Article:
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BMW M850i xDrive Convertible 2019 review: Snapshot


It’s a rare treat when the convertible version of a beautiful car is actually more attractive than the Coupe or sedan it’s based on, and this is not one of those occasions. 

While the M850i is a scintillatingly sharp thing to look at, the Convertible is slightly softer, as is the way it drives.

But it does allow you the option of letting the sun in on a warm day, with the roof dropping - or raising - in an impressively quiet 15 seconds.

Your $9000 extra spend - at $281,900 - over the Coupe does get you the very lovely Air Collar Neck Warmer.

The big Beemer’s brawny 4.4-litre, V8 twin-turbocharged engine makes a whopping 390kW and 750Nm, which is enough to fire the Convertible to 100km/h in 3.9 seconds. Which is hugely fast for a rag top, and particularly one as luxurious as this.

The 850i xDrive might have super-car-like power figures - so much so that it needs to be all-wheel drive (or xDrive) to get all its power to the ground, rather than in the traditional, rear-drive BMW fashion, but It is not a snapping sports car unless you want it to be. Its default setting is very much as a classic grand tourer, capable of crossing vast distances in VIP comfort.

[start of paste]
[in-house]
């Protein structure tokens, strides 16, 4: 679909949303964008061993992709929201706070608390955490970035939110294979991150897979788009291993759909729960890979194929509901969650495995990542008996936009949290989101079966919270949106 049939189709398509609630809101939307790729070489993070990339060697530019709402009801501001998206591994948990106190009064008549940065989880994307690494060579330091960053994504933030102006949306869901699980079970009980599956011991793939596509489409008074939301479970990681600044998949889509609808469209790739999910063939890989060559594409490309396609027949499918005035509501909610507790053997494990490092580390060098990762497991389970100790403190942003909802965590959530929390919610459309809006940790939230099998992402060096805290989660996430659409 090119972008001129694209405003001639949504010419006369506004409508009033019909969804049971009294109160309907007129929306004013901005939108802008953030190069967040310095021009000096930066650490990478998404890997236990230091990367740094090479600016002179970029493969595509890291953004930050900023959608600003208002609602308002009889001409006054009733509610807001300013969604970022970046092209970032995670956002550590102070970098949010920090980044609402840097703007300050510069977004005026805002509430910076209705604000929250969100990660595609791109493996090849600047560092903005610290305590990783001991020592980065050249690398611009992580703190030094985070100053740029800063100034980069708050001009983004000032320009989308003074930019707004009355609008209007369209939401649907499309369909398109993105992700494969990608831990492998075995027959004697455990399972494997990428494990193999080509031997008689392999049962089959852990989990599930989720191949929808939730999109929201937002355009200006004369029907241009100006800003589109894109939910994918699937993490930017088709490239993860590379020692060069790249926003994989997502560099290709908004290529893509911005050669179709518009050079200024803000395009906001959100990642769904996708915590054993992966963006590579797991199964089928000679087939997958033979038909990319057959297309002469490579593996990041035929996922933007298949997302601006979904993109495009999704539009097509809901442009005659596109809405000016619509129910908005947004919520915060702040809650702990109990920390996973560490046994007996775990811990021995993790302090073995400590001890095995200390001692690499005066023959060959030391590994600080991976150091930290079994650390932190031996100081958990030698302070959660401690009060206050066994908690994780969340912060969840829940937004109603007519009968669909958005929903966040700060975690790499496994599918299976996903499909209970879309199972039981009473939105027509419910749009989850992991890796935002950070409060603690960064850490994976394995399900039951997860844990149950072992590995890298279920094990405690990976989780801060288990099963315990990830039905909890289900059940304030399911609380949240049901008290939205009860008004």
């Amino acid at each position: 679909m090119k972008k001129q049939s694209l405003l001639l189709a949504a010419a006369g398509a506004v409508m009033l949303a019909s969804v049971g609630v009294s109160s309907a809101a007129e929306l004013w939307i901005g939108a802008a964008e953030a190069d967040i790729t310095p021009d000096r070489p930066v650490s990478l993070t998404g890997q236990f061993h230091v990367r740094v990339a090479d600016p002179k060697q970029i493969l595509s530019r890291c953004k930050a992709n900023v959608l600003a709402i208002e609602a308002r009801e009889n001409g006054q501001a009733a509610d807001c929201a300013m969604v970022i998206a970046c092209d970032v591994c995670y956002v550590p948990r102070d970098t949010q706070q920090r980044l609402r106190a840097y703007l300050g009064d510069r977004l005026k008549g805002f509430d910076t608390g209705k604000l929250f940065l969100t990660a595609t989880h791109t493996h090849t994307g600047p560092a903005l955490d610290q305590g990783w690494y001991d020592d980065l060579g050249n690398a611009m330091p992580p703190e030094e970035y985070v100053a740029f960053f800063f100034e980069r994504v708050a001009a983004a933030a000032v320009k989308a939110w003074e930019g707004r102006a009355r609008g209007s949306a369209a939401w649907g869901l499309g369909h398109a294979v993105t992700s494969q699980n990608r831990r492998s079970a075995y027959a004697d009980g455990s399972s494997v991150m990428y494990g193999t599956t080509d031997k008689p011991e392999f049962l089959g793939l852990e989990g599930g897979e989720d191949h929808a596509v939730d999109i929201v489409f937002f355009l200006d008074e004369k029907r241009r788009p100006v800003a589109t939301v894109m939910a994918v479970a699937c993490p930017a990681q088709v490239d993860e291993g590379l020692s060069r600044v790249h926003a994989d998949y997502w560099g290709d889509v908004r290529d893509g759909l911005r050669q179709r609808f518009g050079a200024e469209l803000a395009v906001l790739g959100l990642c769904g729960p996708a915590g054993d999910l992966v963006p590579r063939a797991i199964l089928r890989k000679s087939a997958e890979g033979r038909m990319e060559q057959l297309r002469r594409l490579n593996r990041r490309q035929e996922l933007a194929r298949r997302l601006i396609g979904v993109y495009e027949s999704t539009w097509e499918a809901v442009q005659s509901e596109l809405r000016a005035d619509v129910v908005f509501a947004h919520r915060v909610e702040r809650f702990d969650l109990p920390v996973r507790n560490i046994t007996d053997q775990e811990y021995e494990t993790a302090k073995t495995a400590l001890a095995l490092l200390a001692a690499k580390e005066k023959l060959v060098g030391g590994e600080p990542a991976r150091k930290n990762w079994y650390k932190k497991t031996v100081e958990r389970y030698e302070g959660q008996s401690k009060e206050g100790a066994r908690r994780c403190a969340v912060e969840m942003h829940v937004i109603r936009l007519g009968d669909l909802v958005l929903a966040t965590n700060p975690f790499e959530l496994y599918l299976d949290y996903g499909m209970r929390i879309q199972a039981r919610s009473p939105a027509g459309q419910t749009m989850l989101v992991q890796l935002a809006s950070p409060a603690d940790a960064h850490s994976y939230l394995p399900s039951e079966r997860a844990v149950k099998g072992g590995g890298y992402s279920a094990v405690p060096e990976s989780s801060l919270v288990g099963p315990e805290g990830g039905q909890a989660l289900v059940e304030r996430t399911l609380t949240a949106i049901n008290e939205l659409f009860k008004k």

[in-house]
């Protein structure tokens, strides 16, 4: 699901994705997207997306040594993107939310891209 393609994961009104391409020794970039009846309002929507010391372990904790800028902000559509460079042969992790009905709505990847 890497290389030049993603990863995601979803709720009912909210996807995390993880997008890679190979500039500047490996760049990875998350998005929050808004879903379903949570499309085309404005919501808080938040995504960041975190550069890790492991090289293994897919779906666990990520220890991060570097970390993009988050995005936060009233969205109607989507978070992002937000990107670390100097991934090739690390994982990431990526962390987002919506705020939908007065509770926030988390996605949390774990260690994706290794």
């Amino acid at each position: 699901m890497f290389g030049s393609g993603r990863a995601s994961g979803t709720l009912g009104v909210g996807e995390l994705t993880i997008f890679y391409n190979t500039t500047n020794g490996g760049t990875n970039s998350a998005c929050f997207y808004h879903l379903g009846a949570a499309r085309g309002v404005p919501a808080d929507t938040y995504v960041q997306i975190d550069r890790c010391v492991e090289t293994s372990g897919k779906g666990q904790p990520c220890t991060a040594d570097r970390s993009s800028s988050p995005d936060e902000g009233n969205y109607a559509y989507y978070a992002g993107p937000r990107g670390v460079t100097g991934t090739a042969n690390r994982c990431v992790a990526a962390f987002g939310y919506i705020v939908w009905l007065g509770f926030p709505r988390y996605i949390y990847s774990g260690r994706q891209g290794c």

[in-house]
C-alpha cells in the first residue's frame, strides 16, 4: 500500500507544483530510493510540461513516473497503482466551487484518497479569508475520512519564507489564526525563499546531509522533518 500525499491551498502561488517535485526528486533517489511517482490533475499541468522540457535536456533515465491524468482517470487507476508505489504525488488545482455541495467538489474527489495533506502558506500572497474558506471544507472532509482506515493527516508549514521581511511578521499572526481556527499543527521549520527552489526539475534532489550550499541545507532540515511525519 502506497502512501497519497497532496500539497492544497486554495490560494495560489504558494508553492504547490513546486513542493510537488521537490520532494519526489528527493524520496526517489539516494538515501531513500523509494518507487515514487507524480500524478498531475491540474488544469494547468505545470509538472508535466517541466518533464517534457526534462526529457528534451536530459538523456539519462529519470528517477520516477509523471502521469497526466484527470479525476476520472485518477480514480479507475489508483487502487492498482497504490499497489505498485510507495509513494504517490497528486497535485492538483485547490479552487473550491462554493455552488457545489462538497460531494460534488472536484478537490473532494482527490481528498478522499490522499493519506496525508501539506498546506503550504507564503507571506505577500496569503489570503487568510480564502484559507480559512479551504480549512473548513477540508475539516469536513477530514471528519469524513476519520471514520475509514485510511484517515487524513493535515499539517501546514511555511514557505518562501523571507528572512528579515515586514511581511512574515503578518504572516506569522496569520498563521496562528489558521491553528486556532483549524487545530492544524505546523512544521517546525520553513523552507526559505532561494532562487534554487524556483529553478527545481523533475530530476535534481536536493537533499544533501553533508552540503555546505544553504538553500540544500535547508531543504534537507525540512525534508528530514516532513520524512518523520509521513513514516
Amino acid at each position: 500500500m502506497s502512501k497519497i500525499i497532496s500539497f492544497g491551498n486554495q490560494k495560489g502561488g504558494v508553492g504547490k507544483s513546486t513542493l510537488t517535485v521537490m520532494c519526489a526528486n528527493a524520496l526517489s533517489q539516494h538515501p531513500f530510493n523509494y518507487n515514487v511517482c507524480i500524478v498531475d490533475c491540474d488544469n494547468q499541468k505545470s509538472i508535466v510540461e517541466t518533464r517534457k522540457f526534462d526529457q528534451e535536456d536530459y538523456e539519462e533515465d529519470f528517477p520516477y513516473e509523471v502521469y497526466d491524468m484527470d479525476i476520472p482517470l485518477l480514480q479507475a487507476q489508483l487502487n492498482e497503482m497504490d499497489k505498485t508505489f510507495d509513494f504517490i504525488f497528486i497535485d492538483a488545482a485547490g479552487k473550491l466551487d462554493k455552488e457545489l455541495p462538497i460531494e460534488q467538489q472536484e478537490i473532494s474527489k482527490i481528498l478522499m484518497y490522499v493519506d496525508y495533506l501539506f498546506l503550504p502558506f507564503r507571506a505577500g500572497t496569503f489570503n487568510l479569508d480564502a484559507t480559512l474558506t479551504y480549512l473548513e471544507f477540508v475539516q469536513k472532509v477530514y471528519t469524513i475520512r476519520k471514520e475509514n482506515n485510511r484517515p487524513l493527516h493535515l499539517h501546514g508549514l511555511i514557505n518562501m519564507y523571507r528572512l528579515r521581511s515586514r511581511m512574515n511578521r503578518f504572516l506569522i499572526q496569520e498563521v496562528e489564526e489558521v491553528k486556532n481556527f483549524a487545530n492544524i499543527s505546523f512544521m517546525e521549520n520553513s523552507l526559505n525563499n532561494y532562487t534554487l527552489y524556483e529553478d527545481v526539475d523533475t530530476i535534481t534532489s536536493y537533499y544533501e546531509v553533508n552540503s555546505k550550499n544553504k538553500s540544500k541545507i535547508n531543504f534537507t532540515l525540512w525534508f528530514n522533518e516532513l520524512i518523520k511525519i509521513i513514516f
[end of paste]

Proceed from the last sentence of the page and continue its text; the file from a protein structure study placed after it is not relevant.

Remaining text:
The standard inclusion list is as long as Lebron’s arm and includes the BMW Air Collar, to keep your neck warm when it’s cold, and then everything you get in the Coupe - 20-inch M-branded light-alloy wheels, a tyre-pressure indicator, M Sport Brakes, M Sport Differential, Adaptive M Suspension Professional with Integral Active Steering, Active anti-roll stabilisation, Comfort Access including a kick-open tailgate, wireless phone charging, Soft Close Doors, BMW Crafted Clarity Glass Application, Driving Assistant Professional, Parking Assistant Plus, including 3D View and Reverse Assistant, Laserlights, a 12.3-inch digital instrument cluster and a 10.25-inch Control Display, metallics, paint, merino leather upholstery, heated steering wheel and arm rests, and seats, a 16-speaker harmon.kardon sound system, a Head-Up Display and the hugely pointless Gesture Control. 

Stephen Corby
Contributing Journalist